الگوها، ویژگی ها و روندهای برنامه های تحصیلات تکمیلی مالیات ایالات متحده برای اعطای مدرک کارشناسی ارشد مالیات (MST)
|کد مقاله||سال انتشار||تعداد صفحات مقاله انگلیسی||ترجمه فارسی|
|1345||2011||22 صفحه PDF||سفارش دهید|
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Publisher : Elsevier - Science Direct (الزویر - ساینس دایرکت)
Journal : Journal of Accounting Education, Volume 29, Issue 4, December 2011, Pages 212–233
Survey data gathered from graduate tax program directors at 26 universities, a response rate of about 43% of all programs contacted, is used to benchmark characteristics and trends of U.S. programs awarding a Master of Science in Taxation (MST) degree. The impetus for this paper was the absence of current literature regarding curriculum, enrollment, and delivery of graduate tax programs in the United States, and it is the first study to compile information on MST program trends. A survey was mailed to MST program directors requesting information about enrollment, core courses, time to complete the degree, admission requirements, efforts required to maintain AACSB accreditation, faculty credentials, faculty compensation, and online instruction. We found that admission requirements, course scheduling, required and elective courses were consistent across MST programs, but enrollment numbers varied widely. Results show that programs often enroll students who received an undergraduate degree from their institution, although there was a consensus that students are unprepared for MST program study immediately upon receiving their undergraduate degree. There is substantial disagreement regarding online delivery of MST instruction, with most programs reacting negatively for pedagogical reasons. This survey represents the beginning of an annual effort to collect data from all MST programs and post data to a website (https://sites.google.com/a/mail.rmu.edu/mst/home). The website will provide a resource for MST program administrators to share curriculum information, course syllabi, teaching innovations, experiences with on-line courses, and other information relevant to MST programs.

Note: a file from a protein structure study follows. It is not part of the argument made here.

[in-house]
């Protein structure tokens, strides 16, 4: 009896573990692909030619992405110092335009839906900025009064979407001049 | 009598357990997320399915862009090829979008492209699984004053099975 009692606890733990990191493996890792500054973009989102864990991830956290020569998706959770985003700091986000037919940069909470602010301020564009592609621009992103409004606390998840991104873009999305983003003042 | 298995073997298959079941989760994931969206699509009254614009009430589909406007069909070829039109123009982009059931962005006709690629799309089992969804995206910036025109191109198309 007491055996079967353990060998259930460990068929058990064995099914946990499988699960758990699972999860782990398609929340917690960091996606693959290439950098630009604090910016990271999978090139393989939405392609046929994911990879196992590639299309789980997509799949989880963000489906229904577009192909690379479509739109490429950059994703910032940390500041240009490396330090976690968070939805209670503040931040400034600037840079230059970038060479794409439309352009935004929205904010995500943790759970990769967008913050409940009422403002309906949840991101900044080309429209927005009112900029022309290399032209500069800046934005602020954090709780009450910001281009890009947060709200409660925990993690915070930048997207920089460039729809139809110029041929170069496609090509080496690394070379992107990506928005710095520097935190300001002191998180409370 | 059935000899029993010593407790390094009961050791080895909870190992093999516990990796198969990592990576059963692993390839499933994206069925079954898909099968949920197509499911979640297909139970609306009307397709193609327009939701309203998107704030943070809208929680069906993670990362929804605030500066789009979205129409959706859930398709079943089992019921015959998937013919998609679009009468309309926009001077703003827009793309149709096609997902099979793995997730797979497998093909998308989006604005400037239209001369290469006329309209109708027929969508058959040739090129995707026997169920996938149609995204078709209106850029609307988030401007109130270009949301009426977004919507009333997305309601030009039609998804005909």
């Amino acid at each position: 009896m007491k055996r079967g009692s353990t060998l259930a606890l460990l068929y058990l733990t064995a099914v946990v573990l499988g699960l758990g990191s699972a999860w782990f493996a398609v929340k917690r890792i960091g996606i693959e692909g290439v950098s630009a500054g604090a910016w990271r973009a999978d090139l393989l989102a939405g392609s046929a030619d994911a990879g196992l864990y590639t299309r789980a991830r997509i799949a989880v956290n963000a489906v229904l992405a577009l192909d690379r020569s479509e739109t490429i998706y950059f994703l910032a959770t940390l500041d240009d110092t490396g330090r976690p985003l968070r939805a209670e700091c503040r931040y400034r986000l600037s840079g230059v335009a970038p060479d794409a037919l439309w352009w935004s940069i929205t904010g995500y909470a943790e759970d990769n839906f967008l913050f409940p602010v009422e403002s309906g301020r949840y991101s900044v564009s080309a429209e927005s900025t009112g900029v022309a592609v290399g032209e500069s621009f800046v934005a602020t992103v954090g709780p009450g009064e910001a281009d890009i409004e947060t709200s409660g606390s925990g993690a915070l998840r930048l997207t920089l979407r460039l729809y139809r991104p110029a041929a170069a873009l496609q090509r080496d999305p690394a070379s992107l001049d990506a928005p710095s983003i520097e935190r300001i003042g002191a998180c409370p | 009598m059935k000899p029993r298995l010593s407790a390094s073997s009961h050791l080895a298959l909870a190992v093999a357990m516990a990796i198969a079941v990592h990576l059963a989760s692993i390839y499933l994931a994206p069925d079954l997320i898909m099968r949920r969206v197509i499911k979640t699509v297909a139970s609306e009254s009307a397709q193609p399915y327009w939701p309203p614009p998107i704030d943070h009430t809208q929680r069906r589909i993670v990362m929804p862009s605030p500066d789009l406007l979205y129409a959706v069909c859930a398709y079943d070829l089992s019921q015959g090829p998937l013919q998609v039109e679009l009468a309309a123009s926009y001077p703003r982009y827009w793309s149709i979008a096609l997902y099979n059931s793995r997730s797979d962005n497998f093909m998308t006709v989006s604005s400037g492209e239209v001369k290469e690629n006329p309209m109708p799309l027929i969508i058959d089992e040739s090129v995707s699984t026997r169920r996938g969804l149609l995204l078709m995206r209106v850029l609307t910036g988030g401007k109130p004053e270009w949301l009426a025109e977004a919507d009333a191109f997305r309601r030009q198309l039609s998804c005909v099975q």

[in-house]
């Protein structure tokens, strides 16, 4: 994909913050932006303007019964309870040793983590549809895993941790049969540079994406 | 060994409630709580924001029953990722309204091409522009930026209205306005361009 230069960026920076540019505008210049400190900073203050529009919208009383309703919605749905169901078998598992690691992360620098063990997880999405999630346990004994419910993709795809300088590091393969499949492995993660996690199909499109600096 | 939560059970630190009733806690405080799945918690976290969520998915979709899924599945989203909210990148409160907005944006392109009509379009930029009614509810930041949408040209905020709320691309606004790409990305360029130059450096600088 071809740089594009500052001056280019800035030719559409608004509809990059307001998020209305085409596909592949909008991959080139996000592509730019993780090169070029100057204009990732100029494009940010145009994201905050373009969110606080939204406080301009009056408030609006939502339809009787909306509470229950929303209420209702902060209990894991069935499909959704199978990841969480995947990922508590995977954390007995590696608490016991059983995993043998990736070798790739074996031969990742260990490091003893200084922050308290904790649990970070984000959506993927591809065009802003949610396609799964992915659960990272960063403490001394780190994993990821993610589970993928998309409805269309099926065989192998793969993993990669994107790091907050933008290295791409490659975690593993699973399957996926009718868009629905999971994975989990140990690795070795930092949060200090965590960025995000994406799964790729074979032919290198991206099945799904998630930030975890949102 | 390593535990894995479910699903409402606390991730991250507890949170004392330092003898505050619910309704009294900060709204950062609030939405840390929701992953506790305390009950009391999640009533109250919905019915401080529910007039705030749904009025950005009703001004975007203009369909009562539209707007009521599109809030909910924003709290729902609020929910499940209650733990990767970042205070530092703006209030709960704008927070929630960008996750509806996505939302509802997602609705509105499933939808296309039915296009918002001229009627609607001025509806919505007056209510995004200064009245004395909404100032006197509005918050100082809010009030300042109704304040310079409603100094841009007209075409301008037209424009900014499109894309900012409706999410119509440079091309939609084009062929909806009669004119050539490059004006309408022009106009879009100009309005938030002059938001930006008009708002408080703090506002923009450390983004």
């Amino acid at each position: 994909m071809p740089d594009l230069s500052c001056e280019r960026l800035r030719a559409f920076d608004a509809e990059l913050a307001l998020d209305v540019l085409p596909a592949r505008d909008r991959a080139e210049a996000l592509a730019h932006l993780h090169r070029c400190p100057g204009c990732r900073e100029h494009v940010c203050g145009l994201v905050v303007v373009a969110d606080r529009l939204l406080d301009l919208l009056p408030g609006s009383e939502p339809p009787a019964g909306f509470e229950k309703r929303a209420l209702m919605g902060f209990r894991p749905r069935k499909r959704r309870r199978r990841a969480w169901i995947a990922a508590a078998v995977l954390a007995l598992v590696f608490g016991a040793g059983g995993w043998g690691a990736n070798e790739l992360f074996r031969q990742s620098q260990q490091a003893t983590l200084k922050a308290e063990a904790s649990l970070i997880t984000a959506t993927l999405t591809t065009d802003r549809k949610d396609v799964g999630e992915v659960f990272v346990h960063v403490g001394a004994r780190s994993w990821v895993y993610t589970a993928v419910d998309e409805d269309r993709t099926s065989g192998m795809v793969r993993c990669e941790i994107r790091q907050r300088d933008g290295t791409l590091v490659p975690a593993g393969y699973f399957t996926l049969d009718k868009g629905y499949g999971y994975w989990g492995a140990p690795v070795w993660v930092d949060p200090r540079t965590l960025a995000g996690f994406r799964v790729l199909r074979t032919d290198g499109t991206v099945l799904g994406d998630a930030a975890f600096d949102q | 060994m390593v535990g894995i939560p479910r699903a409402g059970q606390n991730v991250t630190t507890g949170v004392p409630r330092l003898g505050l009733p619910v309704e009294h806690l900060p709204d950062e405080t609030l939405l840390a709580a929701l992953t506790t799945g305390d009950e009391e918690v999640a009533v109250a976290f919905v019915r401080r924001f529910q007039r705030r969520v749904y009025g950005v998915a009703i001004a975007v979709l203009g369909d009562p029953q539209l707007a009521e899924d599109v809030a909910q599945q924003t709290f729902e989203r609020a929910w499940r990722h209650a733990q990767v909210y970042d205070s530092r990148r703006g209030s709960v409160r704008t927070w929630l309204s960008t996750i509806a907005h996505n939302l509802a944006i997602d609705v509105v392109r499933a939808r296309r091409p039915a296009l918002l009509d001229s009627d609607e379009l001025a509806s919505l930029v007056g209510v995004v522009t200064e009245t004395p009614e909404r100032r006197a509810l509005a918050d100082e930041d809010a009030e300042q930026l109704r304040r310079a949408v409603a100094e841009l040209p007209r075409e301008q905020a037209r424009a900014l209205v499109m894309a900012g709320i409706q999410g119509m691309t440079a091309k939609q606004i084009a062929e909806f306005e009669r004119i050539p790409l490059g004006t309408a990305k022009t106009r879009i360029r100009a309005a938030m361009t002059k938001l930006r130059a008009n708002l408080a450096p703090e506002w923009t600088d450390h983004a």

This paper benchmarks characteristics and trends of U.S. graduate tax programs awarding an MST degree. Reported data were obtained from a nationwide survey of MST program directors. The motivation for this paper was the absence of current literature regarding curriculum, enrollment, and delivery of graduate tax programs in the United States. This is the first survey in nearly 15 years to collect information on graduate tax programs and the first ever to compile information on MST programs. The survey collected a broad range of information about MST programs, including course curriculum, admission criteria, faculty compensation, enrollment, program marketing, perceived challenges in meeting AACSB accreditation requirements, and both the use and efficacy of online course delivery. Survey results will be of interest to MST program directors, faculty, and accounting program administrators for comparison and evaluation. Survey curriculum data are also compared to academic benchmarks such as the American Institute of Certified Public Accountants’ Model Tax Curriculum (MTC) (AICPA, 1996), which recommended formalized course content, and the Revised MTC (AICPA, 2007), which links desired learning outcomes to technical tax topics, to determine if the Revised MTC has been adopted by MST programs. The paper is organized as follows: Section 2 discusses the survey instrument development, design and delivery, and then analyzes the overall survey response rate. Section 3 provides a summary of the survey results. Section 4 examines the survey findings, discusses MST trends, presents ideas for MST program development, and suggests future research. Section 5 concludes the paper with our forecasted future for MST programs.